If you are an employee, and have been working from home since lockdown, there is also a small amount that you can claim.

Your employer can pay you the grand sum of £6 per week to cover the additional costs you are incurring from having to work at home.  If you don’t like to ask, or your employer is not able to pay you this, then you can instead claim tax relief on the £6 per week via HMRC.  Not a fortune, but a gain of £1.20 per week for a basic rate taxpayer, and £2.40 a week for a higher rate tax payer.

How to claim as an Employee?

Either claim on your tax return if you complete one, but if you don’t then you need to simply file a P87 form.  This can be done online if you have a government gateway set up – or by good old fashioned post otherwise.  The section to complete is the “using your home as an office” section.  Once submitted, your tax code will be amended to give you the tax relief on your claim.

Other costs

If you have had to buy other office equipment to use at home during lockdown, and your employer is paying you back for this, this would normally be taxed on you as a benefit in kind.  However, for this tax year, there is a relaxation of this rule!  With many more hours being spent in your home office, it is important to have the right equipment to enable you to work from home – a proper desk and office chair etc, to save aches and pains in the future!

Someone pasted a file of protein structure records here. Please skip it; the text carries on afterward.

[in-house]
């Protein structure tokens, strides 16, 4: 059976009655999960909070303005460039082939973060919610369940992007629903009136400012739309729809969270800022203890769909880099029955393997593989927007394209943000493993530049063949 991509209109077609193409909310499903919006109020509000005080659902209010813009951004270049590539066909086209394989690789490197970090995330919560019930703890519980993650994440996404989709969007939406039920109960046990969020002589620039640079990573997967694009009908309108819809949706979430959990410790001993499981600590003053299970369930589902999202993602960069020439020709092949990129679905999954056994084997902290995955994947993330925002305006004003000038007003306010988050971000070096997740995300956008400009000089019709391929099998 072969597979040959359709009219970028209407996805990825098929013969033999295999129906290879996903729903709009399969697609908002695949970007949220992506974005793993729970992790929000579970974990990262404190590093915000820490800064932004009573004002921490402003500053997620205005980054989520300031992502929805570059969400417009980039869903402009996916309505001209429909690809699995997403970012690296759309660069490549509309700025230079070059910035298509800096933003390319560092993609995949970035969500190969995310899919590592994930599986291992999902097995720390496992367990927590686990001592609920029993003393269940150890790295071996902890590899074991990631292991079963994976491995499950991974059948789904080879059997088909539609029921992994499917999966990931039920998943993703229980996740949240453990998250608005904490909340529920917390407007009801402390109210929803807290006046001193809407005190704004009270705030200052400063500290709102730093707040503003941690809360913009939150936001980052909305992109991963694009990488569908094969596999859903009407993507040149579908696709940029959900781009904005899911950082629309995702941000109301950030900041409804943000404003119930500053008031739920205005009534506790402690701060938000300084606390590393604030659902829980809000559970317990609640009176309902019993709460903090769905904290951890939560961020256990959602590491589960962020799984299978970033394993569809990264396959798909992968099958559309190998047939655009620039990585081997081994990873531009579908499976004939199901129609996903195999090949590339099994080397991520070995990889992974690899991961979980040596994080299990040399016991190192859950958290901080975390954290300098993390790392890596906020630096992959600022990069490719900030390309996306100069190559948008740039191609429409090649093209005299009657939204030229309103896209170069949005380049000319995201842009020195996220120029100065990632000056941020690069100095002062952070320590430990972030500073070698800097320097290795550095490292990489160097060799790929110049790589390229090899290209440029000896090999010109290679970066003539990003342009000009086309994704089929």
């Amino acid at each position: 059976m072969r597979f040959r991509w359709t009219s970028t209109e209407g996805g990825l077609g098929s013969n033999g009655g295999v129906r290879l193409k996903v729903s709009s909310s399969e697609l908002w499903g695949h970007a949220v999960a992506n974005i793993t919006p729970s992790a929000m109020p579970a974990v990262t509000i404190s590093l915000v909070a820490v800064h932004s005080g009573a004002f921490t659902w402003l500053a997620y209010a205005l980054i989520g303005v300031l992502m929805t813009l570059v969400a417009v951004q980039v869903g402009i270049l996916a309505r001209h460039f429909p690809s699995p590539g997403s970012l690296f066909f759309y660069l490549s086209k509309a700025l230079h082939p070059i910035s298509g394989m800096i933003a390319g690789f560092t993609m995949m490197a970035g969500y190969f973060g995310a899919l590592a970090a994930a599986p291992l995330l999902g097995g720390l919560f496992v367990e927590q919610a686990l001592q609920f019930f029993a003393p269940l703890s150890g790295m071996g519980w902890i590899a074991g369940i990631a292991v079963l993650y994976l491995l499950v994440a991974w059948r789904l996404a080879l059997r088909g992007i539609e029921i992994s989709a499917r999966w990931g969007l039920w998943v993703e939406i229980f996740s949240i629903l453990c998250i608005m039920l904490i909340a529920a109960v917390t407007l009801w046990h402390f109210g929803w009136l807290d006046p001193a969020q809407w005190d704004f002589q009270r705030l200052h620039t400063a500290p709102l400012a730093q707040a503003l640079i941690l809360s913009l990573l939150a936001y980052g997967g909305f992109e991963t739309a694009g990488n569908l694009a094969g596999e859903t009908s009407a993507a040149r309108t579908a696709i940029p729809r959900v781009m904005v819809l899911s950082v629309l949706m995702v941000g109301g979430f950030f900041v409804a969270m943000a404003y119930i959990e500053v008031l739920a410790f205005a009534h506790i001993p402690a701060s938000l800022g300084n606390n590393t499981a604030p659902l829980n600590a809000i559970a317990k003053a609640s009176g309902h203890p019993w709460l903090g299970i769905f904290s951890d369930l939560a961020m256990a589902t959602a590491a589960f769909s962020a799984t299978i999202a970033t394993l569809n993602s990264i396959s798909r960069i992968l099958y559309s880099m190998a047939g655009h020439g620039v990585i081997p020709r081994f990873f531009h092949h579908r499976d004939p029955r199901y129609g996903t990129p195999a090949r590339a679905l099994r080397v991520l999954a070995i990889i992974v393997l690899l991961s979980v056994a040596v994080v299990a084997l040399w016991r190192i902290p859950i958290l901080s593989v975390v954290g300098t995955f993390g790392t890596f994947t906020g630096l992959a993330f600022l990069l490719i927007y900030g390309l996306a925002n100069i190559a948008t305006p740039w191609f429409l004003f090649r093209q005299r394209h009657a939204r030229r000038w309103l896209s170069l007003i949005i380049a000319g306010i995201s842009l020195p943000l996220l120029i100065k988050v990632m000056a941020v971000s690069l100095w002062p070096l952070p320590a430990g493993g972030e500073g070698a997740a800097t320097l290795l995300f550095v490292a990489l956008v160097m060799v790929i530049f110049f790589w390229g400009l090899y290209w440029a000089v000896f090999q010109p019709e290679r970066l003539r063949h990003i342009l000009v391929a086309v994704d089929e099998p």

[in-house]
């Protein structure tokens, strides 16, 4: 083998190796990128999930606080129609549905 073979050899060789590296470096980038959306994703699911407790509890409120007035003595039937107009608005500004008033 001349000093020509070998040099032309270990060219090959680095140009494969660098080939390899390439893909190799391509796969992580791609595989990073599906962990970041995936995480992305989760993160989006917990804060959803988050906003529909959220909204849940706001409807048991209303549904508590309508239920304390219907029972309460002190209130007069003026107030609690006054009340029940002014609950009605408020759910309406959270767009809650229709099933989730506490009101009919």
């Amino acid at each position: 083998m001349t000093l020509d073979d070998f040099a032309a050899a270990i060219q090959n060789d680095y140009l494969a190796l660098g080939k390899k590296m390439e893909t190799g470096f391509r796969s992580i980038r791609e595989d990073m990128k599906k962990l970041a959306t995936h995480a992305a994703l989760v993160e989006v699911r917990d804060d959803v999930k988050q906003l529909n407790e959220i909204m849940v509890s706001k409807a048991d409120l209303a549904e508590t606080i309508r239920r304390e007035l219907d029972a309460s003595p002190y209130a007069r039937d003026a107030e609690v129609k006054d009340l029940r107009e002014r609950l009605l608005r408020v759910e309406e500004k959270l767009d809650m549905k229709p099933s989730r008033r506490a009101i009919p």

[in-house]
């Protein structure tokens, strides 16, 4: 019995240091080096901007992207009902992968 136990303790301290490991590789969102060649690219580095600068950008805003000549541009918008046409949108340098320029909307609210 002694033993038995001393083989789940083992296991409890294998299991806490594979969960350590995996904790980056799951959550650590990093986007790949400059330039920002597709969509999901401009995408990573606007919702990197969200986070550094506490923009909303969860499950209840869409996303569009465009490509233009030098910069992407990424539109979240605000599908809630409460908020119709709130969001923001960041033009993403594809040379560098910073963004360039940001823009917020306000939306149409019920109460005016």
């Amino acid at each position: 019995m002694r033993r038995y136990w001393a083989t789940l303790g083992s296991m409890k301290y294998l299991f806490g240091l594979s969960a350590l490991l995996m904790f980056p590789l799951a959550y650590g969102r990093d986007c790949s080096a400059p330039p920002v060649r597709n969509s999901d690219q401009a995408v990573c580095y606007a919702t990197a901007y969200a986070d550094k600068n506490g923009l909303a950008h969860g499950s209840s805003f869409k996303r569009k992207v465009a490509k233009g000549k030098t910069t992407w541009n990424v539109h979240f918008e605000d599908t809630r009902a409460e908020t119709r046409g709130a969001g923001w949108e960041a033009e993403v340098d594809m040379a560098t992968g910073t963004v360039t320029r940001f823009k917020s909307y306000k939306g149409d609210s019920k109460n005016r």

If you would like any more information, then please do contact Rosie Forsyth at Wilkins & Co.

 

Read more

We all know planning is important! What tax-planning can you still do before the tax year end?

With the tax year ending soon have you been as tax efficient as you could have been this tax year?

What can you still do before the year end to maximise your tax efficiency?

Here are a few of my tips for tax efficiency:

  • Use your personal allowance – everyone has a personal allowance of £12,500 for this tax year.  Consider family members who have no other income and if their allowance can be utilised.